Rue La La Chief Technology Officer Anthony Accardi offered tips to help IT professionals build “healthy” relationships with data during his keynote presentation to Argyle’s CIO membership at the 2018 CIO Leadership Forum: Data Strategy & Innovation in Boston on May 2. In his presentation, “Data Strategy: Key Decisions at Rue La La,” Accardi provided insights to help IT professionals optimize the value of their data.
A data strategy is a common part of a successful business plan, and today, many businesses are using data to make faster, more informed decisions than ever before. Yet no two data strategies are exactly alike, and the data strategy that serves one company well may fail to deliver the optimal results for a comparable business.
Ultimately, IT professionals must look beyond data as they craft their data strategies. If IT professionals understand the value of the data at their disposal, they can incorporate tools and technologies to get the most out of this information. As a result, these IT professionals may be able to use data to make the best-possible decisions.
“Data strategy has very little to do with the data itself,” Accardi indicated. “What makes data strategy interesting, compelling and important is that it has everything to do with the relationship we have with our data and how we use it to make decisions.”
Although data plays a key role in a company’s everyday operations, data alone is insufficient. Unstructured and structured data is available, but the sheer volume of information available to companies can be daunting. If IT professionals fail to prioritize data that is relevant to a company’s everyday operations, they could miss out on opportunities to help a business achieve its desired results.
“If you make data-driven decisions, you’re going to make the best-possible decisions, with the best-possible results,” Accardi noted. “But data is toxic in large quantities.”
Data collection and analysis technologies empower IT professionals to speed up and improve their data management processes. These technologies enable IT professionals to quickly retrieve data from a wide range of sources and mine this information for actionable insights. Best of all, data collection and analysis technologies often help IT professionals differentiate meaningful information from all other data.
“A lot of data is noise, and in that noise, it is easy to get lost and distracted and wind up in the wrong place,” Accardi said. “You need to be data-driven and avoid ‘data poisoning.'”
If IT professionals fall victim to looking at massive amounts of data, they are unlikely to quickly obtain meaningful business insights. Perhaps even worse, these IT professionals risk wasting time and resources.
Also, IT professionals must update their data strategies to keep pace with industry patterns and trends. If IT professionals focus on deploying technologies designed to streamline data management, they could reduce the risk of data poisoning.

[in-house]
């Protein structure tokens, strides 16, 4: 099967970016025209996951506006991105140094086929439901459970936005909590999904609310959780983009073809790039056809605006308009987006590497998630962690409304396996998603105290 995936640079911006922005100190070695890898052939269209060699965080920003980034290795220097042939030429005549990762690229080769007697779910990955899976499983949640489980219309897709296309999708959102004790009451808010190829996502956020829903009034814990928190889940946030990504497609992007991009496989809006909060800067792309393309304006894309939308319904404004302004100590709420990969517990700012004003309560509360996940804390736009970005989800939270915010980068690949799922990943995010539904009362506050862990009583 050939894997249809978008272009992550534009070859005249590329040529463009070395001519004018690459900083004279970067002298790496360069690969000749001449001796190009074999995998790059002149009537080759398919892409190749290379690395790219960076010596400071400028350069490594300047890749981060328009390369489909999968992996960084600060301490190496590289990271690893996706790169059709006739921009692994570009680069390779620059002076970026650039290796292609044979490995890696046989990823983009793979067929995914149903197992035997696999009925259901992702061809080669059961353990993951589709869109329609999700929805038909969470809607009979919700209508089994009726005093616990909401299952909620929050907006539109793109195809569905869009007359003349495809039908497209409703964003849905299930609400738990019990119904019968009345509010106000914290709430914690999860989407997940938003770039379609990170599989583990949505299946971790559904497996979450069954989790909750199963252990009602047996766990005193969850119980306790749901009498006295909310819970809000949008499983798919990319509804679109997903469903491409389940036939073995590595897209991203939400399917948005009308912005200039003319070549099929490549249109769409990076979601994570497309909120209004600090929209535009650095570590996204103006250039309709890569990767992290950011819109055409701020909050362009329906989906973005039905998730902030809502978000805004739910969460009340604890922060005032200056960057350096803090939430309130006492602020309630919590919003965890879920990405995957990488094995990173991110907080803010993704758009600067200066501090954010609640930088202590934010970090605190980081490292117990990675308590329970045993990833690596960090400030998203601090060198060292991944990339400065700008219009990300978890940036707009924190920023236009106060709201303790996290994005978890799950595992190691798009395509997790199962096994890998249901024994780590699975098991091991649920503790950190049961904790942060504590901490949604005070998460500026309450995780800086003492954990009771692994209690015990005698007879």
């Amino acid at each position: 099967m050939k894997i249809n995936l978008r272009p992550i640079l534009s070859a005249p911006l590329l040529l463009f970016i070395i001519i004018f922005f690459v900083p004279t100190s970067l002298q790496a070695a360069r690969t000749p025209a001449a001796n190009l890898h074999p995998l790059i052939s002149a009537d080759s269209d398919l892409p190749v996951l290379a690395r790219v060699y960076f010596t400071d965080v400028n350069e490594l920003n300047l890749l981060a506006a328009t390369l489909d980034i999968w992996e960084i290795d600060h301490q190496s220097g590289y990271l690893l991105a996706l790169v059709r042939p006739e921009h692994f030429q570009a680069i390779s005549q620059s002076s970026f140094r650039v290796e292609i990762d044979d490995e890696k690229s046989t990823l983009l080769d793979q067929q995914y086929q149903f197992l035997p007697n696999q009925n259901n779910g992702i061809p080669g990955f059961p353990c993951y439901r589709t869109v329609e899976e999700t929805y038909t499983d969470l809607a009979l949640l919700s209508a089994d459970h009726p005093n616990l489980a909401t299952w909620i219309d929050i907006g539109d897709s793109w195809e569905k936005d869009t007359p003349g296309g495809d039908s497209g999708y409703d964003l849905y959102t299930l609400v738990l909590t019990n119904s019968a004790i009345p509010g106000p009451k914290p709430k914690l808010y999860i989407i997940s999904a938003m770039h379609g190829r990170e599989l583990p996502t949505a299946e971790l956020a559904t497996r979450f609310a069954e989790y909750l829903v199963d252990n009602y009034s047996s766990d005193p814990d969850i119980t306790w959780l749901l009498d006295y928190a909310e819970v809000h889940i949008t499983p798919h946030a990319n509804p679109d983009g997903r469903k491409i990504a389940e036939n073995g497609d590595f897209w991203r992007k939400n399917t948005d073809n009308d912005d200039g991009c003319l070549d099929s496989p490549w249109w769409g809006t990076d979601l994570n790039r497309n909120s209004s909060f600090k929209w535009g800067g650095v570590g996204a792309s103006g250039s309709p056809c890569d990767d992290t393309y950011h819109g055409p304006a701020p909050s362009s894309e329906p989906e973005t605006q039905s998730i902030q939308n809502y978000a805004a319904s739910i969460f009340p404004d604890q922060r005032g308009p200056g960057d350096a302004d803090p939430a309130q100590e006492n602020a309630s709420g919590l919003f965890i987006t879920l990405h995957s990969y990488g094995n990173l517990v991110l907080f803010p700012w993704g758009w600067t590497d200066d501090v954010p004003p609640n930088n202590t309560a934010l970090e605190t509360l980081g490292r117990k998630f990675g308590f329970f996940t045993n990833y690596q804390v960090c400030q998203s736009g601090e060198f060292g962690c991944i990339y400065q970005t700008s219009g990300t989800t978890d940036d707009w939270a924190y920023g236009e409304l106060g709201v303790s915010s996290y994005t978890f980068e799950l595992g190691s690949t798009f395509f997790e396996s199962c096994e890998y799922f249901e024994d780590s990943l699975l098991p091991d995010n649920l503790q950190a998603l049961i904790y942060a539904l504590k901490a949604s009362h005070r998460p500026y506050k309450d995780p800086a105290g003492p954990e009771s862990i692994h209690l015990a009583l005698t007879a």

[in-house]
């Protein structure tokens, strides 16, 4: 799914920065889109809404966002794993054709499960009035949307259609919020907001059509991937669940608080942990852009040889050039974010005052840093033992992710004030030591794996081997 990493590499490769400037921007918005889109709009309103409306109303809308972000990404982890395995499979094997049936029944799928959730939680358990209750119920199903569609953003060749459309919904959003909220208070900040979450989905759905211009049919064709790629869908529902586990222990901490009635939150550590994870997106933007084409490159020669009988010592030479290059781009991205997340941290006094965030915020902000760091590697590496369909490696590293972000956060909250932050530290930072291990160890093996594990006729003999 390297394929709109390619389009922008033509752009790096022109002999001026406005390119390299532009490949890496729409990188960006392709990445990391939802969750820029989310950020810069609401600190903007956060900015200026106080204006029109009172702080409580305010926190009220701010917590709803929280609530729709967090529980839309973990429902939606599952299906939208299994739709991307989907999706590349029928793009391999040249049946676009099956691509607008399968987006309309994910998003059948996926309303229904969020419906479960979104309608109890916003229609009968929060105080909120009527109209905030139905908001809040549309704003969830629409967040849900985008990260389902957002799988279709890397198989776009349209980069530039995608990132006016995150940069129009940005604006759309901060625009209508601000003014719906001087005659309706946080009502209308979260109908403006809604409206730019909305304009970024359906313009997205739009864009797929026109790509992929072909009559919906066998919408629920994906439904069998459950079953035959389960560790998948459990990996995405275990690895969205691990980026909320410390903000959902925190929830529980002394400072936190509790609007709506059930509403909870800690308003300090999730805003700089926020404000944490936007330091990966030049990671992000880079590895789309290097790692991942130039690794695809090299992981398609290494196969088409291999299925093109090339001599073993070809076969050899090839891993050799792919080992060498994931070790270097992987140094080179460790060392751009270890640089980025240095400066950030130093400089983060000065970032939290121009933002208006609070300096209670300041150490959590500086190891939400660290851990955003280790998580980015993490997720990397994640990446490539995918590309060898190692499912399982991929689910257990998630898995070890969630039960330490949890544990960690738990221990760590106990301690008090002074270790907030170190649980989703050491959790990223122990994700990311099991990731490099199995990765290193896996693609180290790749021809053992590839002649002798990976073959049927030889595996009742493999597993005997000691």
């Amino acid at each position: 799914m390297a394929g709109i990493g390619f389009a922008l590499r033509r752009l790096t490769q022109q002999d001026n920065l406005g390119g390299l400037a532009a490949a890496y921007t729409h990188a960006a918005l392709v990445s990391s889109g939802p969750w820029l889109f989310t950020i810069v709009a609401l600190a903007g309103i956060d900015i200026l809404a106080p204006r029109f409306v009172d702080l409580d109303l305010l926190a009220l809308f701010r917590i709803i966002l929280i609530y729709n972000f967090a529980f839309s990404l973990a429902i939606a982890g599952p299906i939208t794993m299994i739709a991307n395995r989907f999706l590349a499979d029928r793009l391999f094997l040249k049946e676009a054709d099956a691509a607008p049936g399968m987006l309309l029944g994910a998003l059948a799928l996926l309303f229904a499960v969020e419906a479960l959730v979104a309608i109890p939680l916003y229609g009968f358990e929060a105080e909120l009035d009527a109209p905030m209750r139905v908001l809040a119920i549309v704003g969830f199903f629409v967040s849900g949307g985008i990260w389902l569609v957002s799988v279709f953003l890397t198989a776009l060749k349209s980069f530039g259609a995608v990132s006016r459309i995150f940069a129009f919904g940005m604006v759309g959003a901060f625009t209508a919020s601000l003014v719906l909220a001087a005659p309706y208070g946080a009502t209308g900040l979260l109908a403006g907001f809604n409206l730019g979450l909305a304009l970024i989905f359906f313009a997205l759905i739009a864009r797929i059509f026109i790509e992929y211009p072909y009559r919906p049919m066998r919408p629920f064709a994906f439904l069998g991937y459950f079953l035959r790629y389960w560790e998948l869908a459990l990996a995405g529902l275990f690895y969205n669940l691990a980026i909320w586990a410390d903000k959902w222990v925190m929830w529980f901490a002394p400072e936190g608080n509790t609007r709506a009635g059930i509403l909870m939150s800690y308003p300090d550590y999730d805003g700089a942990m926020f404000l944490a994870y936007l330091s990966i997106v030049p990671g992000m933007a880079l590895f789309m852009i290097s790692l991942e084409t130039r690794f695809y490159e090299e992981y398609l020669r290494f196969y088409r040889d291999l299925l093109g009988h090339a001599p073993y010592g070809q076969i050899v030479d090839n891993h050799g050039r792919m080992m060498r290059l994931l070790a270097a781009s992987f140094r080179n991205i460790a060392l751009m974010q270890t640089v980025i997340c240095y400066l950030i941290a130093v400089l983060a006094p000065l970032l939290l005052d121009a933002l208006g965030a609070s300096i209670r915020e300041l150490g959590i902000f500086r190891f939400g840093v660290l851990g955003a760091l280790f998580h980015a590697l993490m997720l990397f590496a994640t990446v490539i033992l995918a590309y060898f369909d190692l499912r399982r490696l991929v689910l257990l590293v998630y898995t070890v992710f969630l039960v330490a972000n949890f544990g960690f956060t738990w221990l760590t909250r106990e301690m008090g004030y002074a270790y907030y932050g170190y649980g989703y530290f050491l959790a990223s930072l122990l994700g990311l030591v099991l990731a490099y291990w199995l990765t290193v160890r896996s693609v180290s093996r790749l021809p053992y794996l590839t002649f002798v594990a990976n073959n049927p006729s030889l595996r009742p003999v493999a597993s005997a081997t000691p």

“Over a long period of time, data poisoning can lead to bad decisions that ultimately lead to failure,” Accardi stated.
Unconscious data analysis biases are problematic for many IT professionals, too. These biases sometimes lead IT professionals to focus exclusively on data sets that support a specific idea or conclusion.
“There is so much data available that you can selectively use it to support a conclusion that you want to arrive at,” Accardi pointed out. “On the surface, something may look data-driven. But it may really involve data hijacking.”
Building a data strategy that encourages collaboration and teamwork is paramount. If IT professionals across a business work together to analyze data, they can take an objective view of this information and gain meaningful business insights from it. Then, IT professionals can use these insights to make informed decisions to help a company foster long-lasting customer partnerships.
“It is critically important that we build an emotional relationship with our customers that goes well beyond a transaction,” Accardi said. “And to do that at any sense of scale, data is critical.”
Lastly, IT professionals must focus on their current and future data activities.
New data is available to IT professionals every day, and these professionals must deploy technologies so they can analyze this information accordingly. If IT professionals have effective data strategies in place, they can track industry data and retrieve meaningful insights from it. As such, these IT professionals can make data-driven decision-making a vital part of a company’s operations for years to come.
“Don’t invest in your data ecosystem to solve the problem that is right in front of you,” Accardi pointed out. “Invest in your data ecosystem to enable the solutions to problems you don’t yet know about.”